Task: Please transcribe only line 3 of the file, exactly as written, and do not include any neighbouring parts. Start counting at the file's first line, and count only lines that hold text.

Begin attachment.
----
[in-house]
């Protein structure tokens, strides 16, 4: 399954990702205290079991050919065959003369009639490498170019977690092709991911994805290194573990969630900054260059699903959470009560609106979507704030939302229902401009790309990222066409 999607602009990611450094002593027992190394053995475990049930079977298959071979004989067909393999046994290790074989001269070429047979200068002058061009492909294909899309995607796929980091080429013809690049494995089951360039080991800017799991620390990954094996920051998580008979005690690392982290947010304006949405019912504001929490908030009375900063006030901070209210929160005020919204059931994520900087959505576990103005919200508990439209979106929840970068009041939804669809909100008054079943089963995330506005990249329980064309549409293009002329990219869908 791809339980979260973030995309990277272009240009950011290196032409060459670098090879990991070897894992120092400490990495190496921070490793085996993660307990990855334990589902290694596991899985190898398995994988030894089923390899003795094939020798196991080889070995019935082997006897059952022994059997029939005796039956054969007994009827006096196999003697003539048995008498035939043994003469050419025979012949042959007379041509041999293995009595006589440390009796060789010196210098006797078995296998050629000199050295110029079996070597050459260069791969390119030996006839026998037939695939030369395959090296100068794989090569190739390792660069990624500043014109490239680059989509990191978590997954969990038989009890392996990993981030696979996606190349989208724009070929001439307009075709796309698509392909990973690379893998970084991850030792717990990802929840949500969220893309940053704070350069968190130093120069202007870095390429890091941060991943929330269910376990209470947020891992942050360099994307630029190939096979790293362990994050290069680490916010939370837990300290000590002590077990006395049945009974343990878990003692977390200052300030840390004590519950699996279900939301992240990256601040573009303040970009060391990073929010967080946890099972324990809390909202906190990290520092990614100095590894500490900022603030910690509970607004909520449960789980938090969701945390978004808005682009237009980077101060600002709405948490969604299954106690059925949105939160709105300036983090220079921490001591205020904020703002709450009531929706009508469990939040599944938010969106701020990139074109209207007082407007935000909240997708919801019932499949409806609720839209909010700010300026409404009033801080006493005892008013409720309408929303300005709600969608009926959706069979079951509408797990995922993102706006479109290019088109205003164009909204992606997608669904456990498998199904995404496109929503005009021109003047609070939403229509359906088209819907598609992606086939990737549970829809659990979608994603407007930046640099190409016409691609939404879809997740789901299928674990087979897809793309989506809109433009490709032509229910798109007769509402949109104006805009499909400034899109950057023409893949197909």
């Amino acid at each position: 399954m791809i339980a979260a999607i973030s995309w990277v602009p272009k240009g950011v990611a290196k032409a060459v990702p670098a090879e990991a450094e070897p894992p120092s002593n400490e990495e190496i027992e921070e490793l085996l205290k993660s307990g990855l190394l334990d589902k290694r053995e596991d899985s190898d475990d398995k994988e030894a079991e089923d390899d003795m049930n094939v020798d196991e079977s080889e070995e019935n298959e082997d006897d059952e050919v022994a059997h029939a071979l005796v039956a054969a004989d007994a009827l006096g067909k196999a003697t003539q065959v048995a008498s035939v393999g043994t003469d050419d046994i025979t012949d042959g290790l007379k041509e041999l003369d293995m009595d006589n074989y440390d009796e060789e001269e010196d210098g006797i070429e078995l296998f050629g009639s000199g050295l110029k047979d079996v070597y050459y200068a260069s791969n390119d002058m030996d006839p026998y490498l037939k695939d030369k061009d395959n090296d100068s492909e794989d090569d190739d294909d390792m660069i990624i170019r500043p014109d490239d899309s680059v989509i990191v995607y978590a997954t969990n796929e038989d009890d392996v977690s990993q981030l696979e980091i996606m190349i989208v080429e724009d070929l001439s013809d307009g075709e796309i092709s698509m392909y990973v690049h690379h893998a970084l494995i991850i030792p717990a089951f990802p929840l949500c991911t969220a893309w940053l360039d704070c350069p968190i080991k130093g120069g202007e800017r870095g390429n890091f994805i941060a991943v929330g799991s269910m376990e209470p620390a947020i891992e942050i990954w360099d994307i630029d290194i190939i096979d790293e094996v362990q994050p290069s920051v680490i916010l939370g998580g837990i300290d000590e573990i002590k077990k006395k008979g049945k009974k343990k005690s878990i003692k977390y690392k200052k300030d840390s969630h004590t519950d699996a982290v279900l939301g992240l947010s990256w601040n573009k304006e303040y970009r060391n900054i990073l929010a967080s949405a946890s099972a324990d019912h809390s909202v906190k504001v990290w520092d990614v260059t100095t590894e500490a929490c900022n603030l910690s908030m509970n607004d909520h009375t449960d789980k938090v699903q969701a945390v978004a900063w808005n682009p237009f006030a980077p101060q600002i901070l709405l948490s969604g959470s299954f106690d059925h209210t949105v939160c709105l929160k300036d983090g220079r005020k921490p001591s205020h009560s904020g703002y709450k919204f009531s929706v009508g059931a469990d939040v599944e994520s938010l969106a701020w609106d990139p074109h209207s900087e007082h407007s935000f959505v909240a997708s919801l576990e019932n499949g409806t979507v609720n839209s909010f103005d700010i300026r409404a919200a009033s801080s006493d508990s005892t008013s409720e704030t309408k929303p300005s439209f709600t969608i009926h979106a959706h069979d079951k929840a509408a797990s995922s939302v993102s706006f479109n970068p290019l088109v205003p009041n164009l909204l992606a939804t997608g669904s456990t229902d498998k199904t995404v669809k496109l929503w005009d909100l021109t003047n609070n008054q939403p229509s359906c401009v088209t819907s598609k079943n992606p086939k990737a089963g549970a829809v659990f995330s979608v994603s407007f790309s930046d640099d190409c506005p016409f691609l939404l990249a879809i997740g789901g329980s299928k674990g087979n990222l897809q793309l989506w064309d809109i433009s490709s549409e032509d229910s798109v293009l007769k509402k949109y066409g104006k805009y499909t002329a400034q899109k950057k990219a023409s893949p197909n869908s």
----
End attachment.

């Amino acid at each position: 399954m791809i339980a979260a999607i973030s995309w990277v602009p272009k240009g950011v990611a290196k032409a060459v990702p670098a090879e990991a450094e070897p894992p120092s002593n400490e990495e190496i027992e921070e490793l085996l205290k993660s307990g990855l190394l334990d589902k290694r053995e596991d899985s190898d475990d398995k994988e030894a079991e089923d390899d003795m049930n094939v020798d196991e079977s080889e070995e019935n298959e082997d006897d059952e050919v022994a059997h029939a071979l005796v039956a054969a004989d007994a009827l006096g067909k196999a003697t003539q065959v048995a008498s035939v393999g043994t003469d050419d046994i025979t012949d042959g290790l007379k041509e041999l003369d293995m009595d006589n074989y440390d009796e060789e001269e010196d210098g006797i070429e078995l296998f050629g009639s000199g050295l110029k047979d079996v070597y050459y200068a260069s791969n390119d002058m030996d006839p026998y490498l037939k695939d030369k061009d395959n090296d100068s492909e794989d090569d190739d294909d390792m660069i990624i170019r500043p014109d490239d899309s680059v989509i990191v995607y978590a997954t969990n796929e038989d009890d392996v977690s990993q981030l696979e980091i996606m190349i989208v080429e724009d070929l001439s013809d307009g075709e796309i092709s698509m392909y990973v690049h690379h893998a970084l494995i991850i030792p717990a089951f990802p929840l949500c991911t969220a893309w940053l360039d704070c350069p968190i080991k130093g120069g202007e800017r870095g390429n890091f994805i941060a991943v929330g799991s269910m376990e209470p620390a947020i891992e942050i990954w360099d994307i630029d290194i190939i096979d790293e094996v362990q994050p290069s920051v680490i916010l939370g998580g837990i300290d000590e573990i002590k077990k006395k008979g049945k009974k343990k005690s878990i003692k977390y690392k200052k300030d840390s969630h004590t519950d699996a982290v279900l939301g992240l947010s990256w601040n573009k304006e303040y970009r060391n900054i990073l929010a967080s949405a946890s099972a324990d019912h809390s909202v906190k504001v990290w520092d990614v260059t100095t590894e500490a929490c900022n603030l910690s908030m509970n607004d909520h009375t449960d789980k938090v699903q969701a945390v978004a900063w808005n682009p237009f006030a980077p101060q600002i901070l709405l948490s969604g959470s299954f106690d059925h209210t949105v939160c709105l929160k300036d983090g220079r005020k921490p001591s205020h009560s904020g703002y709450k919204f009531s929706v009508g059931a469990d939040v599944e994520s938010l969106a701020w609106d990139p074109h209207s900087e007082h407007s935000f959505v909240a997708s919801l576990e019932n499949g409806t979507v609720n839209s909010f103005d700010i300026r409404a919200a009033s801080s006493d508990s005892t008013s409720e704030t309408k929303p300005s439209f709600t969608i009926h979106a959706h069979d079951k929840a509408a797990s995922s939302v993102s706006f479109n970068p290019l088109v205003p009041n164009l909204l992606a939804t997608g669904s456990t229902d498998k199904t995404v669809k496109l929503w005009d909100l021109t003047n609070n008054q939403p229509s359906c401009v088209t819907s598609k079943n992606p086939k990737a089963g549970a829809v659990f995330s979608v994603s407007f790309s930046d640099d190409c506005p016409f691609l939404l990249a879809i997740g789901g329980s299928k674990g087979n990222l897809q793309l989506w064309d809109i433009s490709s549409e032509d229910s798109v293009l007769k509402k949109y066409g104006k805009y499909t002329a400034q899109k950057k990219a023409s893949p197909n869908s």